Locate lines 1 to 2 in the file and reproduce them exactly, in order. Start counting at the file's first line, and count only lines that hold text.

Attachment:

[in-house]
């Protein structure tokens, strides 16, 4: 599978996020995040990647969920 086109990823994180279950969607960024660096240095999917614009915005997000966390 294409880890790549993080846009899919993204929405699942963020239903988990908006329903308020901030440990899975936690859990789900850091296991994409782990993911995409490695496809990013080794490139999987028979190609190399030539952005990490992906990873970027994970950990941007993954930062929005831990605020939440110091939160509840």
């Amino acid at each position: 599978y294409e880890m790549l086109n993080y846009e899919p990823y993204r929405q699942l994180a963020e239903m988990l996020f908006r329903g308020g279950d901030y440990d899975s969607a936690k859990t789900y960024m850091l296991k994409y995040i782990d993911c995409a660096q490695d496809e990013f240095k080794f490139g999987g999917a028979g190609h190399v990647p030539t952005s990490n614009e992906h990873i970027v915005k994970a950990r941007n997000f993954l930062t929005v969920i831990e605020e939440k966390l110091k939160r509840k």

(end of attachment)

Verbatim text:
[in-house]
């Protein structure tokens, strides 16, 4: 599978996020995040990647969920 086109990823994180279950969607960024660096240095999917614009915005997000966390 294409880890790549993080846009899919993204929405699942963020239903988990908006329903308020901030440990899975936690859990789900850091296991994409782990993911995409490695496809990013080794490139999987028979190609190399030539952005990490992906990873970027994970950990941007993954930062929005831990605020939440110091939160509840």